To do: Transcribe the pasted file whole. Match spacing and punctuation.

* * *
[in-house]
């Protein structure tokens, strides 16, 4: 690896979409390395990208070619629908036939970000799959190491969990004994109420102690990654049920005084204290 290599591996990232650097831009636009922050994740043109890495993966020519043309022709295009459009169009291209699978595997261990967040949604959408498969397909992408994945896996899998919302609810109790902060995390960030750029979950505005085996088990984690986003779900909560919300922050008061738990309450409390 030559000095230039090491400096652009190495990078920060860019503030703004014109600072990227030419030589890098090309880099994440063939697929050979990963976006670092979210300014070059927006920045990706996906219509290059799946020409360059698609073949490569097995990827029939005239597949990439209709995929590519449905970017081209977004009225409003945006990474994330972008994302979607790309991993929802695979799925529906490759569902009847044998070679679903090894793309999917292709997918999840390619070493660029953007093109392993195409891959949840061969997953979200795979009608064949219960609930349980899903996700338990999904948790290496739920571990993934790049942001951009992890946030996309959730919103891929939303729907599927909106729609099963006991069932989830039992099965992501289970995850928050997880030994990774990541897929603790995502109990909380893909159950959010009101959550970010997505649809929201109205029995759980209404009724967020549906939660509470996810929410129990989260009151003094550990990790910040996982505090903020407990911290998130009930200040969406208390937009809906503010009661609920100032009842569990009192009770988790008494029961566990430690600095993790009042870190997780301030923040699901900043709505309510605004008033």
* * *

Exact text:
[in-house]
């Protein structure tokens, strides 16, 4: 690896979409390395990208070619629908036939970000799959190491969990004994109420102690990654049920005084204290 290599591996990232650097831009636009922050994740043109890495993966020519043309022709295009459009169009291209699978595997261990967040949604959408498969397909992408994945896996899998919302609810109790902060995390960030750029979950505005085996088990984690986003779900909560919300922050008061738990309450409390 030559000095230039090491400096652009190495990078920060860019503030703004014109600072990227030419030589890098090309880099994440063939697929050979990963976006670092979210300014070059927006920045990706996906219509290059799946020409360059698609073949490569097995990827029939005239597949990439209709995929590519449905970017081209977004009225409003945006990474994330972008994302979607790309991993929802695979799925529906490759569902009847044998070679679903090894793309999917292709997918999840390619070493660029953007093109392993195409891959949840061969997953979200795979009608064949219960609930349980899903996700338990999904948790290496739920571990993934790049942001951009992890946030996309959730919103891929939303729907599927909106729609099963006991069932989830039992099965992501289970995850928050997880030994990774990541897929603790995502109990909380893909159950959010009101959550970010997505649809929201109205029995759980209404009724967020549906939660509470996810929410129990989260009151003094550990990790910040996982505090903020407990911290998130009930200040969406208390937009809906503010009661609920100032009842569990009192009770988790008494029961566990430690600095993790009042870190997780301030923040699901900043709505309510605004008033």